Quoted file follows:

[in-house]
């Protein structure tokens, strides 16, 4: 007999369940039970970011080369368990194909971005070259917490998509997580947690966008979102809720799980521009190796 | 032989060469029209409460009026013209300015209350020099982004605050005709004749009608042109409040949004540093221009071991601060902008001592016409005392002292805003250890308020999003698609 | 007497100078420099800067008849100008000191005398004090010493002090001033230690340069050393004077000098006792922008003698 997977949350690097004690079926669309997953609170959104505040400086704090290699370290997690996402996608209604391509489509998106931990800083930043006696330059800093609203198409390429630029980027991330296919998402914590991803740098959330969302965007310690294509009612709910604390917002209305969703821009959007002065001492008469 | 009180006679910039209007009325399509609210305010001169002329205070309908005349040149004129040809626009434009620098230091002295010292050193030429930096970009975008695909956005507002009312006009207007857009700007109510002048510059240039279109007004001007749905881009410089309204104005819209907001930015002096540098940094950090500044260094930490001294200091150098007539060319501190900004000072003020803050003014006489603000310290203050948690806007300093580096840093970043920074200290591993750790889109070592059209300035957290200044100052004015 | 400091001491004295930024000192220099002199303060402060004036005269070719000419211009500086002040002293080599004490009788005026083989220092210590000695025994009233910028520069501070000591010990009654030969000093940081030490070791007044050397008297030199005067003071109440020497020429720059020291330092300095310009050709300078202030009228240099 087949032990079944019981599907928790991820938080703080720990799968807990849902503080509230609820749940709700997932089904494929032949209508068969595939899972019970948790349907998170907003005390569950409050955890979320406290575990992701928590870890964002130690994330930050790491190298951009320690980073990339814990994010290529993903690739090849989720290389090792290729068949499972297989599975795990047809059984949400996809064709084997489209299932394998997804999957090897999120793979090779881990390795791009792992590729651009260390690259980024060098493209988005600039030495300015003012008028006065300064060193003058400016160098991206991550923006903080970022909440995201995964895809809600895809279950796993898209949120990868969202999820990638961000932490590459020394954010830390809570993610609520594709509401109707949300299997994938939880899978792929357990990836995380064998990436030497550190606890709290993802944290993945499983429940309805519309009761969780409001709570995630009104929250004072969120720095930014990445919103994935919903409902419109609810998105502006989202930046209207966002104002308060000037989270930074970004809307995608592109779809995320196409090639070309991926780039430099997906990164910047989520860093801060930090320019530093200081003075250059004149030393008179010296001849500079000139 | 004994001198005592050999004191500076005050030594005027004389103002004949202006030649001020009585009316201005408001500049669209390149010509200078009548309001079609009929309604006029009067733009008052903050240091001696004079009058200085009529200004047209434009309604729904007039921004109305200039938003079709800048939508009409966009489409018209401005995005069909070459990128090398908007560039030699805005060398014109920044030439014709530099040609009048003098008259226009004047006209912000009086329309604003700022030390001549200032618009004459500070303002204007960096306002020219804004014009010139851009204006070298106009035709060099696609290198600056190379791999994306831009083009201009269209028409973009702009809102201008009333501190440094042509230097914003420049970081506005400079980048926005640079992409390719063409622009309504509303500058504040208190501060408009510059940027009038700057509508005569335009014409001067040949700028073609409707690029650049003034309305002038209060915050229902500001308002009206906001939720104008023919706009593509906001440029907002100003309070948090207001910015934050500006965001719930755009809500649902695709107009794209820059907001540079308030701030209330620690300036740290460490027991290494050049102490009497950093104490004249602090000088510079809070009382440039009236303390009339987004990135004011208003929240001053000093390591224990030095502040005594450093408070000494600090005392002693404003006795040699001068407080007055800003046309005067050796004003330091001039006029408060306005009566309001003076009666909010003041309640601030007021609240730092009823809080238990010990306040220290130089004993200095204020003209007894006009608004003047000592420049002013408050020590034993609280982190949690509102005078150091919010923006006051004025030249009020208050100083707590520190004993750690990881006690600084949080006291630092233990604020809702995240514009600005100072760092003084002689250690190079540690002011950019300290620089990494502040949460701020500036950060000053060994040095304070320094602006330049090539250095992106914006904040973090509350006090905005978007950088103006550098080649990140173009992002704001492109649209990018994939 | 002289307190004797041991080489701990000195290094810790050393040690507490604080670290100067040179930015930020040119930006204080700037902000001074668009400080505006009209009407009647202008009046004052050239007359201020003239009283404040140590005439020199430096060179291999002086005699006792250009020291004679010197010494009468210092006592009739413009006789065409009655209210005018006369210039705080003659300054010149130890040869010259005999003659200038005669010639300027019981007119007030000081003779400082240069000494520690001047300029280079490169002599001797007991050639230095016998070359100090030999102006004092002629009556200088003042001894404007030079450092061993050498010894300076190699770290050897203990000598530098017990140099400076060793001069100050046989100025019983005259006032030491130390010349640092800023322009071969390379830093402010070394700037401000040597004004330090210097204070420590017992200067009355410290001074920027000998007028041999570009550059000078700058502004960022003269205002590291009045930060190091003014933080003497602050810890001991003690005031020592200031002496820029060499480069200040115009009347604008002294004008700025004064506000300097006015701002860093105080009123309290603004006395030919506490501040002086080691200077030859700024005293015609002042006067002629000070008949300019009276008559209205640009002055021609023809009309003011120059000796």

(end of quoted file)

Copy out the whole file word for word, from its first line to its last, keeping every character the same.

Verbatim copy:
[in-house]
């Protein structure tokens, strides 16, 4: 007999369940039970970011080369368990194909971005070259917490998509997580947690966008979102809720799980521009190796 | 032989060469029209409460009026013209300015209350020099982004605050005709004749009608042109409040949004540093221009071991601060902008001592016409005392002292805003250890308020999003698609 | 007497100078420099800067008849100008000191005398004090010493002090001033230690340069050393004077000098006792922008003698 997977949350690097004690079926669309997953609170959104505040400086704090290699370290997690996402996608209604391509489509998106931990800083930043006696330059800093609203198409390429630029980027991330296919998402914590991803740098959330969302965007310690294509009612709910604390917002209305969703821009959007002065001492008469 | 009180006679910039209007009325399509609210305010001169002329205070309908005349040149004129040809626009434009620098230091002295010292050193030429930096970009975008695909956005507002009312006009207007857009700007109510002048510059240039279109007004001007749905881009410089309204104005819209907001930015002096540098940094950090500044260094930490001294200091150098007539060319501190900004000072003020803050003014006489603000310290203050948690806007300093580096840093970043920074200290591993750790889109070592059209300035957290200044100052004015 | 400091001491004295930024000192220099002199303060402060004036005269070719000419211009500086002040002293080599004490009788005026083989220092210590000695025994009233910028520069501070000591010990009654030969000093940081030490070791007044050397008297030199005067003071109440020497020429720059020291330092300095310009050709300078202030009228240099 087949032990079944019981599907928790991820938080703080720990799968807990849902503080509230609820749940709700997932089904494929032949209508068969595939899972019970948790349907998170907003005390569950409050955890979320406290575990992701928590870890964002130690994330930050790491190298951009320690980073990339814990994010290529993903690739090849989720290389090792290729068949499972297989599975795990047809059984949400996809064709084997489209299932394998997804999957090897999120793979090779881990390795791009792992590729651009260390690259980024060098493209988005600039030495300015003012008028006065300064060193003058400016160098991206991550923006903080970022909440995201995964895809809600895809279950796993898209949120990868969202999820990638961000932490590459020394954010830390809570993610609520594709509401109707949300299997994938939880899978792929357990990836995380064998990436030497550190606890709290993802944290993945499983429940309805519309009761969780409001709570995630009104929250004072969120720095930014990445919103994935919903409902419109609810998105502006989202930046209207966002104002308060000037989270930074970004809307995608592109779809995320196409090639070309991926780039430099997906990164910047989520860093801060930090320019530093200081003075250059004149030393008179010296001849500079000139 | 004994001198005592050999004191500076005050030594005027004389103002004949202006030649001020009585009316201005408001500049669209390149010509200078009548309001079609009929309604006029009067733009008052903050240091001696004079009058200085009529200004047209434009309604729904007039921004109305200039938003079709800048939508009409966009489409018209401005995005069909070459990128090398908007560039030699805005060398014109920044030439014709530099040609009048003098008259226009004047006209912000009086329309604003700022030390001549200032618009004459500070303002204007960096306002020219804004014009010139851009204006070298106009035709060099696609290198600056190379791999994306831009083009201009269209028409973009702009809102201008009333501190440094042509230097914003420049970081506005400079980048926005640079992409390719063409622009309504509303500058504040208190501060408009510059940027009038700057509508005569335009014409001067040949700028073609409707690029650049003034309305002038209060915050229902500001308002009206906001939720104008023919706009593509906001440029907002100003309070948090207001910015934050500006965001719930755009809500649902695709107009794209820059907001540079308030701030209330620690300036740290460490027991290494050049102490009497950093104490004249602090000088510079809070009382440039009236303390009339987004990135004011208003929240001053000093390591224990030095502040005594450093408070000494600090005392002693404003006795040699001068407080007055800003046309005067050796004003330091001039006029408060306005009566309001003076009666909010003041309640601030007021609240730092009823809080238990010990306040220290130089004993200095204020003209007894006009608004003047000592420049002013408050020590034993609280982190949690509102005078150091919010923006006051004025030249009020208050100083707590520190004993750690990881006690600084949080006291630092233990604020809702995240514009600005100072760092003084002689250690190079540690002011950019300290620089990494502040949460701020500036950060000053060994040095304070320094602006330049090539250095992106914006904040973090509350006090905005978007950088103006550098080649990140173009992002704001492109649209990018994939 | 002289307190004797041991080489701990000195290094810790050393040690507490604080670290100067040179930015930020040119930006204080700037902000001074668009400080505006009209009407009647202008009046004052050239007359201020003239009283404040140590005439020199430096060179291999002086005699006792250009020291004679010197010494009468210092006592009739413009006789065409009655209210005018006369210039705080003659300054010149130890040869010259005999003659200038005669010639300027019981007119007030000081003779400082240069000494520690001047300029280079490169002599001797007991050639230095016998070359100090030999102006004092002629009556200088003042001894404007030079450092061993050498010894300076190699770290050897203990000598530098017990140099400076060793001069100050046989100025019983005259006032030491130390010349640092800023322009071969390379830093402010070394700037401000040597004004330090210097204070420590017992200067009355410290001074920027000998007028041999570009550059000078700058502004960022003269205002590291009045930060190091003014933080003497602050810890001991003690005031020592200031002496820029060499480069200040115009009347604008002294004008700025004064506000300097006015701002860093105080009123309290603004006395030919506490501040002086080691200077030859700024005293015609002042006067002629000070008949300019009276008559209205640009002055021609023809009309003011120059000796």